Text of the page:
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Buyer Success Story: Worth It

Charles Cherney

Passionate about teaching after graduating from Harvard, I ultimately found myself drawn into the world of real estate in Cambridge and Somerville...

Passionate about teaching after graduating from Harvard, I ultimately found myself drawn into the world of real estate in Cambridge and Somerville...

Mar 9 3 minutes read

The charming 2-bed condo for sale was assessed by the city of Somerville for $688,000. List price? $700,000.

My buyer client Sam visited the Saturday and Sunday open houses and returned with me as his buyer's agent to see it again on Monday.

Bids due on Tuesday. Multiple offers expected. Decision time.

I completed a valuation analysis of the property for Sam and shared it with him. We talked at length. "It's properly priced," I said in summary. "The market will determine the premium."

"I would like to bid $725,000," Sam said. "Send it to me to Docusign."

Offers were due at 2 pm on Tuesday. After 5 pm, the listing agent called me to say that Sam and another prospective buyer were being invited to submit "best and final" in a second round of bidding.

Just before the new 9 AM deadline on Wednesday morning, Sam texted me: "$750,000. Write it up."

Sam's revised offer prepared and submitted. AND ACCEPTED! Sam won!

The following week, Sam's lender received back the bank appraisal report of the condo from the appraiser. It appraised for $700,000 - the list price.

Sam started to question his decision to pay $750,000 for the place.

"Why should I pay more than the appraiser thinks it's worth?" a rather rattled Sam asked me.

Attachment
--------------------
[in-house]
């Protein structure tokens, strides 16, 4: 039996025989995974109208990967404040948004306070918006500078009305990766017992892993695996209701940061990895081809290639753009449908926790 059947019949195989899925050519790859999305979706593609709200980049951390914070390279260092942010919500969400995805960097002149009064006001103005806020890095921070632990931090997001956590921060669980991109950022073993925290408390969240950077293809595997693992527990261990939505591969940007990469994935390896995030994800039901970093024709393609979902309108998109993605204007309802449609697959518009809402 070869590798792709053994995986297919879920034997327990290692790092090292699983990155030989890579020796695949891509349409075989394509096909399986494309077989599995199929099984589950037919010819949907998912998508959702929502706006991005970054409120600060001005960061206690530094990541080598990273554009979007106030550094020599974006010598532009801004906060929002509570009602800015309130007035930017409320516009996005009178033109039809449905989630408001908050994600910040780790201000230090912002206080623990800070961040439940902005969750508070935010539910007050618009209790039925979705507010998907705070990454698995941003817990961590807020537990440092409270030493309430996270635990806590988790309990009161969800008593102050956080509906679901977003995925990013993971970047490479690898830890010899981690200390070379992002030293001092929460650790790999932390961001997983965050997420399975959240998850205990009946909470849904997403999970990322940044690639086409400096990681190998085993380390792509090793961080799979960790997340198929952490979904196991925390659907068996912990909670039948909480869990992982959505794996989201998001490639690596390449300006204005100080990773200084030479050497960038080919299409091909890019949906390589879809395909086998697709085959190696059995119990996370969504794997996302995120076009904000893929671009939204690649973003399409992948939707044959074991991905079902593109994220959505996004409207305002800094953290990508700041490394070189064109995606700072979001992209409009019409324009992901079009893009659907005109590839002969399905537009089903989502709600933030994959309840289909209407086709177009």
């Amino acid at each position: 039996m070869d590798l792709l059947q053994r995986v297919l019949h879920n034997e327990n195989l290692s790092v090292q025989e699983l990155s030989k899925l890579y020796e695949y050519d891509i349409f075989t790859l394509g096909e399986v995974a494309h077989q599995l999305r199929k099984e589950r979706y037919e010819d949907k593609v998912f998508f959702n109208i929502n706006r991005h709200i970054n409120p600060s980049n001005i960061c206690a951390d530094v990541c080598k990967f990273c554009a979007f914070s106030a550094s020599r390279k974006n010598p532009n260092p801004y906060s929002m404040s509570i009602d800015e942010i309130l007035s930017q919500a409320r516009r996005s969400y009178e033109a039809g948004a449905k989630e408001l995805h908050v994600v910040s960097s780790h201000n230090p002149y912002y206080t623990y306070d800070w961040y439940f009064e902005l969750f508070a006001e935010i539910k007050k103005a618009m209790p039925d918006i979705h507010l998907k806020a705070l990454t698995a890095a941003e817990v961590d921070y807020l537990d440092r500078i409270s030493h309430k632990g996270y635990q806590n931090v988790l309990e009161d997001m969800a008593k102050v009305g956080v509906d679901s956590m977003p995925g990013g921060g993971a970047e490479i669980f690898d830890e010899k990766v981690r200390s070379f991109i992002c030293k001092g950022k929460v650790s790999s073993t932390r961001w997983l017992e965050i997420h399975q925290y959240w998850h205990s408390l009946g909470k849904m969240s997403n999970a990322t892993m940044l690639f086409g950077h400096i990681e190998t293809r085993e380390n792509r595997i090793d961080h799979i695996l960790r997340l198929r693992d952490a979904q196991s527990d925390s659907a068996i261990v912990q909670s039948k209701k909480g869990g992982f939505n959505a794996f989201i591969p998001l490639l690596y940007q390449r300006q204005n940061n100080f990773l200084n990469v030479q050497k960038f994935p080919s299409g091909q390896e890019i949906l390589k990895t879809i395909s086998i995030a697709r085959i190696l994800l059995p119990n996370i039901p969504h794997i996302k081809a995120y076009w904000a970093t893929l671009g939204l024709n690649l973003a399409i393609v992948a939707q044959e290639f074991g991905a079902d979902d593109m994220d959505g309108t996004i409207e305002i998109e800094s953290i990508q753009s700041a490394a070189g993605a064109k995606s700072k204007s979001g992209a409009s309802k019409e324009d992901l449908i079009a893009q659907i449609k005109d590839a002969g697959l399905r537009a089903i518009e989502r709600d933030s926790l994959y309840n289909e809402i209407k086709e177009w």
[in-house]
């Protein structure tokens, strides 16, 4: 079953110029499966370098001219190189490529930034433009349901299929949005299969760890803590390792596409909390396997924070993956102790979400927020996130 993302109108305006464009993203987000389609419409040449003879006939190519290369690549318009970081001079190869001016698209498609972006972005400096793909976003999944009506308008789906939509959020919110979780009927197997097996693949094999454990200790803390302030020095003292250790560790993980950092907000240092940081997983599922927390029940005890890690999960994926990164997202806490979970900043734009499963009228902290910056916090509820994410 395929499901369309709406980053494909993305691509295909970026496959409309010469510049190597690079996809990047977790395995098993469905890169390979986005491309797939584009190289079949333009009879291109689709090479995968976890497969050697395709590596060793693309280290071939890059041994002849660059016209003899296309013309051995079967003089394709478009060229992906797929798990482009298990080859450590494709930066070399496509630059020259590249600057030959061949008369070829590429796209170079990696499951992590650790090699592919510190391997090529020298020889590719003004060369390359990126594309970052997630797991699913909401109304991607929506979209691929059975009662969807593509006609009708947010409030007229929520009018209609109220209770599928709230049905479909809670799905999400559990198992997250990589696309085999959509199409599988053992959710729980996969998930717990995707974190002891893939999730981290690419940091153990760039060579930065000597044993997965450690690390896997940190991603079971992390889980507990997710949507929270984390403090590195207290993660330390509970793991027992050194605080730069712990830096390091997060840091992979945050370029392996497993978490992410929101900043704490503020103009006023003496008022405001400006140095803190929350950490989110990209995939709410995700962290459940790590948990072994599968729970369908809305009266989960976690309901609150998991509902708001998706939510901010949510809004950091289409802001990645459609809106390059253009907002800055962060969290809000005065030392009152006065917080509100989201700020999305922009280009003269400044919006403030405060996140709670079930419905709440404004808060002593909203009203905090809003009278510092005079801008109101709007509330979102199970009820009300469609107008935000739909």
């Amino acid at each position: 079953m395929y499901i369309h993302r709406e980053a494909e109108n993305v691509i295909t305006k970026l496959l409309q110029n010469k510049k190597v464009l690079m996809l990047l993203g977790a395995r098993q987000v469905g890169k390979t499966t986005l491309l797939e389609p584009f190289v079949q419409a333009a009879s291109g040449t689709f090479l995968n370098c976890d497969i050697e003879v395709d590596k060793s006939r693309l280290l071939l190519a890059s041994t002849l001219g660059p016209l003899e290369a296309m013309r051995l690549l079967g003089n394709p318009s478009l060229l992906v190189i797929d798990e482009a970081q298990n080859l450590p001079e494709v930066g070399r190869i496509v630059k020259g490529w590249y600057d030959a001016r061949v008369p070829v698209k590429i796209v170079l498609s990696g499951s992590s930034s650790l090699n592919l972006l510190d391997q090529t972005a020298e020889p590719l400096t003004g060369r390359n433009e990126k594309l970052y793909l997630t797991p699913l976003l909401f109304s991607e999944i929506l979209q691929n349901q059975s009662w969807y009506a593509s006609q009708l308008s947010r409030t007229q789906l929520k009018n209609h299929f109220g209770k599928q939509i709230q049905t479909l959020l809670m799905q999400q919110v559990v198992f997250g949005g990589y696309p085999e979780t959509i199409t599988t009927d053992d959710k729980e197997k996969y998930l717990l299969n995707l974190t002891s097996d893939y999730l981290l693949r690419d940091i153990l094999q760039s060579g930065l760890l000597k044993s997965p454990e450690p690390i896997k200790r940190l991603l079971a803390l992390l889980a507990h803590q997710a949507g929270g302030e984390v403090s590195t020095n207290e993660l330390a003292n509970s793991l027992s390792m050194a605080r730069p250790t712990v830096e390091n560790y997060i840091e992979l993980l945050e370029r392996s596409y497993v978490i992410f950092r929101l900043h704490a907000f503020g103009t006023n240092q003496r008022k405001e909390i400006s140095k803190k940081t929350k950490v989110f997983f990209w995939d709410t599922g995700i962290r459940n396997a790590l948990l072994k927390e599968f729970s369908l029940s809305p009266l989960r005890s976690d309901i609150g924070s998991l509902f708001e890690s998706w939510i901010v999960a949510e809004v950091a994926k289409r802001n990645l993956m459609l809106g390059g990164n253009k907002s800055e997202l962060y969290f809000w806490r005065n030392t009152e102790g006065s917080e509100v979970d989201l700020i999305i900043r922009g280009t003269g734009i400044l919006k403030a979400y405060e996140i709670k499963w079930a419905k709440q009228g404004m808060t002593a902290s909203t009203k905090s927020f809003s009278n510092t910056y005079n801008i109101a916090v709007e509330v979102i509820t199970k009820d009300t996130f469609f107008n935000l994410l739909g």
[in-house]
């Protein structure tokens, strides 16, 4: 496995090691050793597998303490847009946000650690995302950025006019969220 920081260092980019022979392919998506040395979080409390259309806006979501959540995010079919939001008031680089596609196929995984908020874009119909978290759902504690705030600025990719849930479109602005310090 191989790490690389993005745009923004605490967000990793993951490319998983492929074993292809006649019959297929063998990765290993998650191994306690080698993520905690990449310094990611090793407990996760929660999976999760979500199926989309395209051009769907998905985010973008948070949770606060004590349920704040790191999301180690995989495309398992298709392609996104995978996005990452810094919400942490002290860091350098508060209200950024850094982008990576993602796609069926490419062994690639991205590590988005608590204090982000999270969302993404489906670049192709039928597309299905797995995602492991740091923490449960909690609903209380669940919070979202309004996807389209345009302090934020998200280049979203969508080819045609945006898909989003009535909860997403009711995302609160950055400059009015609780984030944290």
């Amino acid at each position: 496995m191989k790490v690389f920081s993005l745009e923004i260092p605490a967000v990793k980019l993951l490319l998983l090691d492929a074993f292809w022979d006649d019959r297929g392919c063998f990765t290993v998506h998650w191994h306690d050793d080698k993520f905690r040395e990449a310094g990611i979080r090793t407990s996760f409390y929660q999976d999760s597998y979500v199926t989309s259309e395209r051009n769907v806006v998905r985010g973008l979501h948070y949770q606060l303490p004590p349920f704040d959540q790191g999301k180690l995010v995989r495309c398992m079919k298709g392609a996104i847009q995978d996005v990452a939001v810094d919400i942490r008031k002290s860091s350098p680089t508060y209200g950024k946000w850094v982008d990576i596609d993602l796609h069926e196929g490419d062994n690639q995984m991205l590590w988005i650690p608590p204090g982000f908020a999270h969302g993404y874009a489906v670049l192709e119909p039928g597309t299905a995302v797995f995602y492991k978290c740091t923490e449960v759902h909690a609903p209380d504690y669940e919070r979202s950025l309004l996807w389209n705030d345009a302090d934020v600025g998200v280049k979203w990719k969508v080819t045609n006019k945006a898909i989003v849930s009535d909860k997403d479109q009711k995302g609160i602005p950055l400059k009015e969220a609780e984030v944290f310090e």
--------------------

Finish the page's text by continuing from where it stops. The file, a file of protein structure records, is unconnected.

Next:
"The appraiser is not the ultimate arbiter," I said. "The market is. You owned the decision to offer $725,000 and to improve your offer in the second round to $750,000. This led to you securing the property in the competitive bidding process in the open market. Yes, you can still exit the transaction. But you can also decide to proceed forward."

I resent Sam additional information on appreciation in the market over time. I also reviewed with him his own timeline and his desire to owner-occupy his next home for at least the next five years. We also went over the comparable sales again, and looked as well at other sale events in the neighborhood. Last but not least, we pondered what not proceeding with the purchase would look like in terms of his current living situation. We also reviewed once more alternative options in the market. "Sleep on it," I said to Sam.

"I don't need to sleep on it," said Sam with newfound certainty. "It's worth it. Let's do this."

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Fast forward five years. Sam's Somerville condo is now worth much more than he paid for it. Sam still lives there, and he loves it.

"Yeah, sure, it's worth more now," Sam says to me. "The thing is, Charles, it has always been worth it. Because it's my home. Thank you."

 

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